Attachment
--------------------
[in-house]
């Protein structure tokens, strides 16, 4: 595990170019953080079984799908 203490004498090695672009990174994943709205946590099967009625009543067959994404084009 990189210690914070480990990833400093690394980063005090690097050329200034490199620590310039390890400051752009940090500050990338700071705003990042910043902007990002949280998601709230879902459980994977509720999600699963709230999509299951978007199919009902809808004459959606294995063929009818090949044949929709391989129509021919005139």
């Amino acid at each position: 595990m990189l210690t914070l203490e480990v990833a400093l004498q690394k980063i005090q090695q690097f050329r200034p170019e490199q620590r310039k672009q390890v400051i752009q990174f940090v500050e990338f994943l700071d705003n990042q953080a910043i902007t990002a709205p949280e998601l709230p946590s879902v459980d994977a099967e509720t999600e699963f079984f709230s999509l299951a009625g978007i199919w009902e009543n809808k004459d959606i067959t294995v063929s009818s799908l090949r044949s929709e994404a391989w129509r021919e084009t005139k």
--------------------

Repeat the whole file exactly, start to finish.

[in-house]
């Protein structure tokens, strides 16, 4: 595990170019953080079984799908 203490004498090695672009990174994943709205946590099967009625009543067959994404084009 990189210690914070480990990833400093690394980063005090690097050329200034490199620590310039390890400051752009940090500050990338700071705003990042910043902007990002949280998601709230879902459980994977509720999600699963709230999509299951978007199919009902809808004459959606294995063929009818090949044949929709391989129509021919005139």
């Amino acid at each position: 595990m990189l210690t914070l203490e480990v990833a400093l004498q690394k980063i005090q090695q690097f050329r200034p170019e490199q620590r310039k672009q390890v400051i752009q990174f940090v500050e990338f994943l700071d705003n990042q953080a910043i902007t990002a709205p949280e998601l709230p946590s879902v459980d994977a099967e509720t999600e699963f079984f709230s999509l299951a009625g978007i199919w009902e009543n809808k004459d959606i067959t294995v063929s009818s799908l090949r044949s929709e994404a391989w129509r021919e084009t005139k």